The spacecraft -- a National Aeronautics and Space Administration-European Space Agency mission -- shows the sun has reduced its output of solar wind to a level that might reduce the natural shielding that envelops our solar system.
"The sun's million mile-per-hour solar wind inflates a protective bubble, or heliosphere, around the solar system," said Dave McComas, Ulysses' solar wind instrument principal investigator. Solar wind plasma -- a stream of charged particles ejected from the sun -- interacts with every planet in our solar system. It also defines the border between our solar system and interstellar space called the heliopause.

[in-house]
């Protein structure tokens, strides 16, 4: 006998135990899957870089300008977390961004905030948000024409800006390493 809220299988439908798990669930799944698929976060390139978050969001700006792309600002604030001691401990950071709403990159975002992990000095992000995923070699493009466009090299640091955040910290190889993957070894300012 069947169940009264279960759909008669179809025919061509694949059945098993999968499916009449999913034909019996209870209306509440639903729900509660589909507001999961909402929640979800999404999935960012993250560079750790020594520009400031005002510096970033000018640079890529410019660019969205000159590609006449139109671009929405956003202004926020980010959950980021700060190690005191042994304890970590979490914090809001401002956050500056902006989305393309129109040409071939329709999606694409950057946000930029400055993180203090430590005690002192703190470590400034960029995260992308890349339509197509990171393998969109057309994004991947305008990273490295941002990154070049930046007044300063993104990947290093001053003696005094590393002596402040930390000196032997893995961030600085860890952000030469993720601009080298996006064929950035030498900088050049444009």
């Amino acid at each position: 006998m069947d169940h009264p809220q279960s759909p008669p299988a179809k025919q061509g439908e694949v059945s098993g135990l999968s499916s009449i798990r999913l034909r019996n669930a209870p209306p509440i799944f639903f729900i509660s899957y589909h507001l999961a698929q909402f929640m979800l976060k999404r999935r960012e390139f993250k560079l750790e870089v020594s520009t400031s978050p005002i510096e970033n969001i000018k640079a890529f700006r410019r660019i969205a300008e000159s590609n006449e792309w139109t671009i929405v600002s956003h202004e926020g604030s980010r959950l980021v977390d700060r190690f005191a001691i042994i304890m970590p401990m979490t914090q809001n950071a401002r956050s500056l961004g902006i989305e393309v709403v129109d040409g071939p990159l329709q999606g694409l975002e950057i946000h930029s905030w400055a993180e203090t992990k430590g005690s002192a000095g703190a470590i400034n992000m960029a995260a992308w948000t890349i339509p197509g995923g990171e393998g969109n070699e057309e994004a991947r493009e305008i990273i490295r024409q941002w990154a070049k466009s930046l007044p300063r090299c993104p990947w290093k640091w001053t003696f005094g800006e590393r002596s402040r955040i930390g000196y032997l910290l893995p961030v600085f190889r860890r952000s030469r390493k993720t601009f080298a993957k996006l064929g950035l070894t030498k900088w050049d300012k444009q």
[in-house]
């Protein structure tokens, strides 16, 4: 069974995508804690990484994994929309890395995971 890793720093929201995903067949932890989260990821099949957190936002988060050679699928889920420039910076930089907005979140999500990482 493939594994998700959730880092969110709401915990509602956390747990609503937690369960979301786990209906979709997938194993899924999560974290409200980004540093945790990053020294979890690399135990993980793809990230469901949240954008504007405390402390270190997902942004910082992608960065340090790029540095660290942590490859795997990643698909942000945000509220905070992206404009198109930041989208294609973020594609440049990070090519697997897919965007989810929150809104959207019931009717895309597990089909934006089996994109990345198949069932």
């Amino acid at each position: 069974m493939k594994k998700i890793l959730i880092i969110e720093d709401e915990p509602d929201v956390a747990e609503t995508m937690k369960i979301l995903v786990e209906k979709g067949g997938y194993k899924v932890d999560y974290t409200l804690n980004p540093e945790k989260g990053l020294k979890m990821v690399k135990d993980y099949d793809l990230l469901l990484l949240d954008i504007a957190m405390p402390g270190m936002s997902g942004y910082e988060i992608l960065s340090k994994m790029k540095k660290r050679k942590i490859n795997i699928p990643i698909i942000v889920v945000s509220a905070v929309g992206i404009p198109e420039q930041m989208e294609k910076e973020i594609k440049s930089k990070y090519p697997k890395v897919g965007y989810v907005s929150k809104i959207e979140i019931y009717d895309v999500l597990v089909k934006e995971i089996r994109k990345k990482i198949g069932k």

"With the solar wind at an all-time low, there is an excellent chance the heliosphere will diminish in size and strength," said Ed Smith, NASA's Ulysses project scientist at the Jet Propulsion Laboratory in Pasadena, Calif. "If that occurs, more galactic cosmic rays will make it into the inner part of our solar system."
Ulysses was carried into Earth orbit aboard space shuttle Discovery on Oct. 6, 1990.
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